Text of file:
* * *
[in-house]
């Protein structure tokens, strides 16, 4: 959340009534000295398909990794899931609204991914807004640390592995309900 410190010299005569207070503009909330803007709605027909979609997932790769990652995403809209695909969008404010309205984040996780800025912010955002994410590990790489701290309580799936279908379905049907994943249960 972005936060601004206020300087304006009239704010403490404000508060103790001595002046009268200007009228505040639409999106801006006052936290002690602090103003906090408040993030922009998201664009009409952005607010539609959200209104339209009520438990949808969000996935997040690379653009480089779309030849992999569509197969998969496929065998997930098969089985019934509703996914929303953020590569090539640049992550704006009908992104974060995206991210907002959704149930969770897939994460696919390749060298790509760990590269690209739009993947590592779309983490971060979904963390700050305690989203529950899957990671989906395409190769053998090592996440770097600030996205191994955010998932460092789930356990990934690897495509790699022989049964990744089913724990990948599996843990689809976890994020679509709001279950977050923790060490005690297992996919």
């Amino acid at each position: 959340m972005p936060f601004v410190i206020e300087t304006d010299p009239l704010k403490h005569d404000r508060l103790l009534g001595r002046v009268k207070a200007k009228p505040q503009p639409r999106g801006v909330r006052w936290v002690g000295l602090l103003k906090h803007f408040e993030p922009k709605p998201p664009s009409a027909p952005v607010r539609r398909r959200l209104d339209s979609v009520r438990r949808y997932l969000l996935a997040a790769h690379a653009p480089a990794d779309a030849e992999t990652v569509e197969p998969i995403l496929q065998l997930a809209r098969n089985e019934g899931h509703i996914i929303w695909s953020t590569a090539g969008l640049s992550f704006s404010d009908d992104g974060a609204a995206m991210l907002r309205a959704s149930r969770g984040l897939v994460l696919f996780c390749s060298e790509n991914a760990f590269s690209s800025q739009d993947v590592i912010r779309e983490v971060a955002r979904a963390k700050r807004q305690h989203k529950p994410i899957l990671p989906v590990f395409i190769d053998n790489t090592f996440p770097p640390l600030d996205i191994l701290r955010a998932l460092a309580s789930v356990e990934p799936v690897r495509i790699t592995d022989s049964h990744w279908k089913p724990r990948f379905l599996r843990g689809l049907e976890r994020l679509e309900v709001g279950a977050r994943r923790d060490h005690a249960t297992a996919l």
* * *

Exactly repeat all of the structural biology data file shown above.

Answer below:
[in-house]
């Protein structure tokens, strides 16, 4: 959340009534000295398909990794899931609204991914807004640390592995309900 410190010299005569207070503009909330803007709605027909979609997932790769990652995403809209695909969008404010309205984040996780800025912010955002994410590990790489701290309580799936279908379905049907994943249960 972005936060601004206020300087304006009239704010403490404000508060103790001595002046009268200007009228505040639409999106801006006052936290002690602090103003906090408040993030922009998201664009009409952005607010539609959200209104339209009520438990949808969000996935997040690379653009480089779309030849992999569509197969998969496929065998997930098969089985019934509703996914929303953020590569090539640049992550704006009908992104974060995206991210907002959704149930969770897939994460696919390749060298790509760990590269690209739009993947590592779309983490971060979904963390700050305690989203529950899957990671989906395409190769053998090592996440770097600030996205191994955010998932460092789930356990990934690897495509790699022989049964990744089913724990990948599996843990689809976890994020679509709001279950977050923790060490005690297992996919």
């Amino acid at each position: 959340m972005p936060f601004v410190i206020e300087t304006d010299p009239l704010k403490h005569d404000r508060l103790l009534g001595r002046v009268k207070a200007k009228p505040q503009p639409r999106g801006v909330r006052w936290v002690g000295l602090l103003k906090h803007f408040e993030p922009k709605p998201p664009s009409a027909p952005v607010r539609r398909r959200l209104d339209s979609v009520r438990r949808y997932l969000l996935a997040a790769h690379a653009p480089a990794d779309a030849e992999t990652v569509e197969p998969i995403l496929q065998l997930a809209r098969n089985e019934g899931h509703i996914i929303w695909s953020t590569a090539g969008l640049s992550f704006s404010d009908d992104g974060a609204a995206m991210l907002r309205a959704s149930r969770g984040l897939v994460l696919f996780c390749s060298e790509n991914a760990f590269s690209s800025q739009d993947v590592i912010r779309e983490v971060a955002r979904a963390k700050r807004q305690h989203k529950p994410i899957l990671p989906v590990f395409i190769d053998n790489t090592f996440p770097p640390l600030d996205i191994l701290r955010a998932l460092a309580s789930v356990e990934p799936v690897r495509i790699t592995d022989s049964h990744w279908k089913p724990r990948f379905l599996r843990g689809l049907e976890r994020l679509e309900v709001g279950a977050r994943r923790d060490h005690a249960t297992a996919l």